What irks me more than that, though, is the fact the film doesn’t follow the rules it sets out even with its insistence on the Ring internet video. The one indication we get of time passing is immediately after the girls watch the video, where the movie tells us that one week has passed. That’s when the first girl disappears. We can draw from that, and from the fact the film highlights this time lapse, that there’s a week between watching the video and crazy things happening. However, in the forest when they’re trying to get the girl back, only one girl – Chloe – sees Slender Man’s face. She subsequently goes crazy, but so do Wren and Hallie. In fact, Wren encounters the Slender Man in the library without having ever seen him and taking every precaution not to encounter him.
Later, Hallie’s boyfriend, Tom, has apparently seen the video because the audience sees him come to class late, looking freaked out and sleep-deprived. However, based on apparent time frame, only one day has passed. At the end of the movie, Hallie voluntarily gives herself up to Slender Man so that she can save her sister, but then she runs away. There’s no sense in any of how it works.
They also turned him into, near as I can tell, a tree. The reason I titled my post “The Haunted Tree” is because, by the end of the film, Slender Man absorbs the main girl, Hallie, into a tree. That, by itself, isn’t dispositive, but every time he appears or it’s indicated he’s present, you hear the sound of creaking, breaking branches. Moreover, if you look closely at the (awful) CGI they overlay on the character, it seems to bark-like, as though the surface of Slender Man is entirely wood.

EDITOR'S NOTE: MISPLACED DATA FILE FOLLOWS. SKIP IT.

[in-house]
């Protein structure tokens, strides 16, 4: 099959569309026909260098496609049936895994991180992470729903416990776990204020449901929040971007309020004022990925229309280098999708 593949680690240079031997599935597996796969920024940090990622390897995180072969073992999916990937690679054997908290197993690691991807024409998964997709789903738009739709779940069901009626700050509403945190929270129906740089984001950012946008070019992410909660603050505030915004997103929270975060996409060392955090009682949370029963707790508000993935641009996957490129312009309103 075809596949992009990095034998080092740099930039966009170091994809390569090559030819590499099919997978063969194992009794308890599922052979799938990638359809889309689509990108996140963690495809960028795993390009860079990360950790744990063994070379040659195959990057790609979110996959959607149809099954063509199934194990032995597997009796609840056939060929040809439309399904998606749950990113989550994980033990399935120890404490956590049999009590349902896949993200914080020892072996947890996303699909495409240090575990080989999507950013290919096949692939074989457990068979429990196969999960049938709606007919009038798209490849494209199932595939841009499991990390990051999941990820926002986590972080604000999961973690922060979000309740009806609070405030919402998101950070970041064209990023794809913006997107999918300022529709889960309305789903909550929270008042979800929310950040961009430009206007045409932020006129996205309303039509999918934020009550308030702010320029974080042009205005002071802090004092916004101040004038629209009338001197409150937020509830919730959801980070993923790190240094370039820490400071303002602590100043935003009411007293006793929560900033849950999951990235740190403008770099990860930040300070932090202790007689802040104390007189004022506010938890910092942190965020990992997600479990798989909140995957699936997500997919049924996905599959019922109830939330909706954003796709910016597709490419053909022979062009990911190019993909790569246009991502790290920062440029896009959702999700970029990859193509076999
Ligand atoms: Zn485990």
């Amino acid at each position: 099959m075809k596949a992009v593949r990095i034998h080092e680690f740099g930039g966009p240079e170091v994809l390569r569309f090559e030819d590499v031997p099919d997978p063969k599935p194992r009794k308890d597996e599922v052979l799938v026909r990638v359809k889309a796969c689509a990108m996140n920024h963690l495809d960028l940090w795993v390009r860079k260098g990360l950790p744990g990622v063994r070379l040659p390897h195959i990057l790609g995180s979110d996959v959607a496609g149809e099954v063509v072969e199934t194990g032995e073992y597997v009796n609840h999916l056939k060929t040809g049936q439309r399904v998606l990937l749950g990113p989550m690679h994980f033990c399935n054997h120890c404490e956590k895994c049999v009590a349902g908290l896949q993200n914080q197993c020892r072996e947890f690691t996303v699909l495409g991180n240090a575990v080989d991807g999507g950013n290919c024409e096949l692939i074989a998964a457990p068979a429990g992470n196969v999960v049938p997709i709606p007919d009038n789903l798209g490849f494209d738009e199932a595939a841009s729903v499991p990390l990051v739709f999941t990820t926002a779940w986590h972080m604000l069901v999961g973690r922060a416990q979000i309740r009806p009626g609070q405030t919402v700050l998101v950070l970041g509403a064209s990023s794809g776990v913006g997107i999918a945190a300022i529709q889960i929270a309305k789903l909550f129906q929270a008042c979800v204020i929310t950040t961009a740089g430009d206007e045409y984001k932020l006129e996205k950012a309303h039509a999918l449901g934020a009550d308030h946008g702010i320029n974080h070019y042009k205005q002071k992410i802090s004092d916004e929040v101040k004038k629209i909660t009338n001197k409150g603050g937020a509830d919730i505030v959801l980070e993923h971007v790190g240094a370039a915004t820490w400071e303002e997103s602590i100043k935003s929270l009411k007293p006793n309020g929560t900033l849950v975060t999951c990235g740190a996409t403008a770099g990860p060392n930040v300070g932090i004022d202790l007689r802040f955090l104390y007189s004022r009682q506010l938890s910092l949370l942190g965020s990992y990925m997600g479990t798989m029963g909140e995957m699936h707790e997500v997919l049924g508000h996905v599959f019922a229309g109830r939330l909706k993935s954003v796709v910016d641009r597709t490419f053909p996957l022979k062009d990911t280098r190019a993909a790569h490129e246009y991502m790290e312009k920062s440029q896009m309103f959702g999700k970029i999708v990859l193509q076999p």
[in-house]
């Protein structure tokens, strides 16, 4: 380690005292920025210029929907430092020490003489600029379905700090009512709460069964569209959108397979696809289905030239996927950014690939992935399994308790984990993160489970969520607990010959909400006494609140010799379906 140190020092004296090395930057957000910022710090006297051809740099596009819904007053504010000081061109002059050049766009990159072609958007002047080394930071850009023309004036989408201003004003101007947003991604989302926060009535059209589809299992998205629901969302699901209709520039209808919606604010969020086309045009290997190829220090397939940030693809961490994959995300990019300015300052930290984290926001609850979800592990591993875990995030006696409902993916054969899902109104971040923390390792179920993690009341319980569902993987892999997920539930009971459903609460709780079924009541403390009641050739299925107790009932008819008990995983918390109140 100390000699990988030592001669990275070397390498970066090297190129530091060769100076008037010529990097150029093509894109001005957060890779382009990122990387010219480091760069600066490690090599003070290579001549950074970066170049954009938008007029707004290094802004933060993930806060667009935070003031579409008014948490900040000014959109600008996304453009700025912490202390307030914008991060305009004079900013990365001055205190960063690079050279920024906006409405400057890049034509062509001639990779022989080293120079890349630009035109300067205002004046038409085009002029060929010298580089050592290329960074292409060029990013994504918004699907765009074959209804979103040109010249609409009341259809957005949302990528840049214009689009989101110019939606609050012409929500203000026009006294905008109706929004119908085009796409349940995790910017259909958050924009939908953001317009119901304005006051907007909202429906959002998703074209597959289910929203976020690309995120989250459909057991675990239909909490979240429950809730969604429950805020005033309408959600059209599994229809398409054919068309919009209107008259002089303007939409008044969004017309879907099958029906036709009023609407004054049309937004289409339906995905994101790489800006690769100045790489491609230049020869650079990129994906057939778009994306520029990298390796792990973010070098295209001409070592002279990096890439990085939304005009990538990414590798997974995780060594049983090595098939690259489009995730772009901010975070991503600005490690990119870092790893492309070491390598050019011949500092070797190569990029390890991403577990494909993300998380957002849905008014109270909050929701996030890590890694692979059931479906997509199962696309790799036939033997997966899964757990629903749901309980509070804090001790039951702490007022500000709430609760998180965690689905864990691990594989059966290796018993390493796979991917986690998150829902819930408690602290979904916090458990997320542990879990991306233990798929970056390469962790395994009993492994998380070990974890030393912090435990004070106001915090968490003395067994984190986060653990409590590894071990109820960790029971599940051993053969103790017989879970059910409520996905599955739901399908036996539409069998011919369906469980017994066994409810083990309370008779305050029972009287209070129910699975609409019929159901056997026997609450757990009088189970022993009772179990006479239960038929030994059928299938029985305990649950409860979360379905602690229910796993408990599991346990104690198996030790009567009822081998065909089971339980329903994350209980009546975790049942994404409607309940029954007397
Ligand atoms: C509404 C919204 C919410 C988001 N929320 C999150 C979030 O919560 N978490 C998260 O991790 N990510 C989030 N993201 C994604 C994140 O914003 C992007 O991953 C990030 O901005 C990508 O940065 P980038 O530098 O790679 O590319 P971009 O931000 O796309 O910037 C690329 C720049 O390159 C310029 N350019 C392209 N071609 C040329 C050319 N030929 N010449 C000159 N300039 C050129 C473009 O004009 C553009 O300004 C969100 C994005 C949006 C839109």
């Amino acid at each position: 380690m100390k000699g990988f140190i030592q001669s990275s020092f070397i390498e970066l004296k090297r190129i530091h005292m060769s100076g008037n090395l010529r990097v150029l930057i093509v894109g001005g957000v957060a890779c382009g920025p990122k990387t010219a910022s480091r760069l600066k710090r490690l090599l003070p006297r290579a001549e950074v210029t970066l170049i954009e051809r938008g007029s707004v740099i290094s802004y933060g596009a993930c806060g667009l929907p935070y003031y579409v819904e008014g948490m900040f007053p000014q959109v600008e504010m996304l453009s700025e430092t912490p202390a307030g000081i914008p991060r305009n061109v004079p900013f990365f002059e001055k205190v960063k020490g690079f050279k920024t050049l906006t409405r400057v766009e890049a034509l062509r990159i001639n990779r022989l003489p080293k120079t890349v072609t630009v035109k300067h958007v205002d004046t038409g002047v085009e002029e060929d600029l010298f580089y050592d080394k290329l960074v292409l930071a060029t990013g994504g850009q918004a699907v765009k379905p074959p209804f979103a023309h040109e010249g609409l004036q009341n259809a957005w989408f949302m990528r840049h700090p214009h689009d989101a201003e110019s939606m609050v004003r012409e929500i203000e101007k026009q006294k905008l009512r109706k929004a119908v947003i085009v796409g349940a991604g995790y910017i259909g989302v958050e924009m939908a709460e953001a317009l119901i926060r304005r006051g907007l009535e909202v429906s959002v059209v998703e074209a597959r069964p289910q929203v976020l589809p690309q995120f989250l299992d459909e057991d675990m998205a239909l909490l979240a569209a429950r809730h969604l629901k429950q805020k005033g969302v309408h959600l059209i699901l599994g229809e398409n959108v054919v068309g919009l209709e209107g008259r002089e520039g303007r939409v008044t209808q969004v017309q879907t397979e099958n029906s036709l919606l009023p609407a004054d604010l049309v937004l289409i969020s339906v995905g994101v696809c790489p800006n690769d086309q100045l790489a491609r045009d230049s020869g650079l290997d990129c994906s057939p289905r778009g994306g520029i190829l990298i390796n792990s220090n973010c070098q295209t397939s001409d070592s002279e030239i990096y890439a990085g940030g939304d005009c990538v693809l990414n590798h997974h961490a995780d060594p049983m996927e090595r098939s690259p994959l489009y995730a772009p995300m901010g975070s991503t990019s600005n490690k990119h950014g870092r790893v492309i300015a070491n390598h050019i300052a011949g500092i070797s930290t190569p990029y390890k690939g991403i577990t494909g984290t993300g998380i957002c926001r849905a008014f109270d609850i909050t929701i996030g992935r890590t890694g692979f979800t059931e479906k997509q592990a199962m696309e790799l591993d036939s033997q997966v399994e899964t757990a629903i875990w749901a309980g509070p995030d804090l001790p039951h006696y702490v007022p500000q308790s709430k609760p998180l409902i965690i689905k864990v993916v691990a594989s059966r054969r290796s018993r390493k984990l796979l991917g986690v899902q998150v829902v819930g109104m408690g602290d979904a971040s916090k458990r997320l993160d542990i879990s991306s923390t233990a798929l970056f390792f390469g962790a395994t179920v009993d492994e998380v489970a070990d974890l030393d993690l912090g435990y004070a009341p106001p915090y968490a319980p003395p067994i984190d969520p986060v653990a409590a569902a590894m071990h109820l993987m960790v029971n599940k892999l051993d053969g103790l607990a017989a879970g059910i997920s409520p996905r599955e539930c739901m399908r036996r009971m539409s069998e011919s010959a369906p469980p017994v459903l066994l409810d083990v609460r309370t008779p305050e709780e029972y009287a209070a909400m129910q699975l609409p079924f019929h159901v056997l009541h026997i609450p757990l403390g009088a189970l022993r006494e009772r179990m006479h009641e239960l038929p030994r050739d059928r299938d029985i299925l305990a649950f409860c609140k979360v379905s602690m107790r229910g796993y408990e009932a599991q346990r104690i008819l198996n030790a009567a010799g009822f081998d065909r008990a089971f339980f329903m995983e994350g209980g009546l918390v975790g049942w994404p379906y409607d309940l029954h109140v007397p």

It’s lame. And stupid. And does not coincide with anything that exists detailing the canon around Slender Man. Since Slender Man is supposed to be some unknown horror, the only thing the audience can draw away from this presentation is that he’s a haunted tree.
Normally this would be rolled into something else because lighting is never that big of a deal, even when it’s a particularly noteworthy usage of lighting for narrative effect. However, I’m making a point of this in particular because of how terribly lit this is. Scary movies are usually lit in a way to convey oppressive darkness. However, they are still lit in some way.
There are parts of this film where you literally cannot see what is happening. This doesn’t play into some greater narrative framing. It’s just abysmally dark, for no reason. Every scene is pervaded by unnecessary darkness. Parts that could be reasonably lit in a way to heighten tension are just…well, not lit. The director apparently decided that lighting designed to heighten tension and build atmosphere wasn’t good enough, so he just decided not to use lights at all. In a horribly cliched way, scenes at night have one or two light sources, but unlike the cliches I’m referencing, there is no backlighting. I guess seeing the character’s faces and reactions would humanize them too much, which was not the apparent goal of this film.
Best to just leave them in darkness as empty placeholders, I guess.
This movie is awful. Setting aside all the awful that relates directly to their portrayal and characterization of Slender Man, the movie is just awful on its own. The story is disjointed. It doesn’t follow the rules it lays out. The lighting is horrendous, there’s no character development, and the movie is chock-full of cheap jump scares at the expense of real terror. It’s garbage.